When you look at a brick wall, there is strength, power, and utility in it. If it’s part of a house it keeps the occupants and their belongings safe from the elements and potential predators. It is strong and whole; we see it as a unit unto itself.
But if you look at the individual pieces, the bricks and mortar they become much less imposing. A brick is tough, but it can’t keep you safe by itself unless you are a very small creature. The mortar to starts off as nothing more than powder. But add enough bricks and a little mortar together and you have an imposing wall.
All of the small increments that we take for granted can add up to so much more. But we discount that all the time and when we stop adding these small increments we’re left with something very unimpressive. Add these small increments to a goal with the power of consistency and you end up with something truly magical over time. This applies to
- Debt repayments
- Really any net beneficial task that you want to succeed with.
Wanting to save $10,000 is a big goal especially when you are just starting out. It seems like a huge mountain that you are trying to climb. The goal seems daunting but if you start small say $100 per pay and you keep saving, over the course of a year this will add up to $2600. More than a quarter of the way there and you probably didn’t notice that the $100 was gone each pay. Within 4 years you should be past that 10K mark and the reality is that you will likely be well past that a lot sooner because you’ll improve and if you’re remotely good at your job going to get a raise.
The money example is straightforward, but this applies everywhere. If you exercise daily for 15 minutes, it will get easier over time and then you’ll be able to do 20 then 30 minutes. Personally, I have seen this with cycling. When I first started out, I struggled with my 11 KM ride, it was painful and took me over 40 minutes. I did this ride over and over again and quickly that same ride became a quick and enjoyable 30-minute ride. When I started out that ride seemed daunting and something I didn’t want to do; the small incremental rides made it easy and enjoyable in time.
These small increments make up everything around us from the buildings that we live in, to the mega-projects like the building of the Burj Khalifa.
How many things are you putting off because they are too big and daunting? Have you ever wanted to write a novel? Save a million dollars? Run a marathon? Or Visit every country on earth? All of these things are collectively pretty big goals or projects but if you break any of them down, it becomes a matter of small increments.
Take the novel for example, there are two aspects of this: one is selling the book and the second is writing the book. Initially, the more important one is writing the actual book. A novel on average is between 50,000-70,000 words (source: google). If you’re just starting out that can be very daunting, especially if you’ve never written a book.
Let’s break this down into the small bite-size pieces that you can digest this. We will use the 70,000 words example because we’re not going to write a little wimpy book. If you were to write at a pace of 1,000 words a day you could finish that in as little as 70 days. But let’s just say you were being a lot more cautious and didn’t want to put in the time to really get this done. Let’s just say you wrote a measly 250 words down on paper – maybe 15-30 minutes. If you did that every single day right after your morning coffee for a year, do you think you’d have it finished in a year?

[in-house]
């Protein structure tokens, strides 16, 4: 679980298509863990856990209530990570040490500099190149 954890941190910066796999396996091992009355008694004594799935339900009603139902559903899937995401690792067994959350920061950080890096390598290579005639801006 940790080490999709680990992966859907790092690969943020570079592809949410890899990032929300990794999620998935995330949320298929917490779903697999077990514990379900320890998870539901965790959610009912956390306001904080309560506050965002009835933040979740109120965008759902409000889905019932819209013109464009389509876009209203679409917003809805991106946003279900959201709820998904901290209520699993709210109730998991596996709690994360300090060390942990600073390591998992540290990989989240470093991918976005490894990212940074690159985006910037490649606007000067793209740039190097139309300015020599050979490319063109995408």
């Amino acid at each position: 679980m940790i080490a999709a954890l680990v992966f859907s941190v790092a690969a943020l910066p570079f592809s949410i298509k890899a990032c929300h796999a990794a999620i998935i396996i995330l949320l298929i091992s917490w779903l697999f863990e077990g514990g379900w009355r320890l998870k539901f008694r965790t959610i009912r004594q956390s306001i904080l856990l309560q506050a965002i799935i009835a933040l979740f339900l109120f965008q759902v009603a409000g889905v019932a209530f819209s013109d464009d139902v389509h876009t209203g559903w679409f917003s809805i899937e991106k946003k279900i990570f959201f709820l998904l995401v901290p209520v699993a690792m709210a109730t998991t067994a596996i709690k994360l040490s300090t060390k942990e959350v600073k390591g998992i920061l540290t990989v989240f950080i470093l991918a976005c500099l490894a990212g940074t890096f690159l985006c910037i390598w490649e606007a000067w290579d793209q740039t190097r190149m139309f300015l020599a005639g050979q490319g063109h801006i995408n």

Yup, you’d be over 91,000 words.
For all the authors that might stumble on this, I know there is a lot more to writing, I am illustrating is the power of those small increments. Breaking the big problem down into the smaller pieces and it gets a lot easier.
You can apply this to almost any problem, the more structured and factual the easier it becomes. This concept of really small increments comes in really handy when you look at something like debt. You didn’t get into your large consumer debt all at once but by small increments. That same concept can get you into trouble just as easily as it can get you out.
It’s important to keep this in mind, small increments add up over time and eventually get really large. Do you have examples where you’ve seen how powerful this concept can be?
Photo by Micheile Henderson on Unsplash
4 thoughts on “The power of small increments.”
Love this mindset as I have written a similar post – small actions lead to big things. This is so important to consider, especially when it comes to your money and what the power of compounding action can do for it. It’s also a great mindset to have towards any aspect of life as you pointed out. Fitness, writing a book, eating healthy, building relationships, learning a skill – one bit at a time towards a finished product or end result! Great post – keep it up!
Thanks for the comment Liz. Small and steady all the way. I was taught about compounding in high school; logically I understood it but I didn’t really learn it till much later.
Great examples of how we should break things down into bite-sized pieces. I often end up procrastinating because of how overwhelming a task is and I think that’s why many of us end up trying to tackle a big project last minute. I’ve found that breaking projects into milestones as you mention, makes it much easier because you are knocking out the small stuff and before you know it you are completely done!
Thanks for the post!
Thanks for the comment Kat! I too fall into the trap of stalling because I haven’t broken a project or problem down enough. Then unfortunately, I also fall prey to paralysis by analysis, you just have to keep going back to the basics and keep pressing the reset button.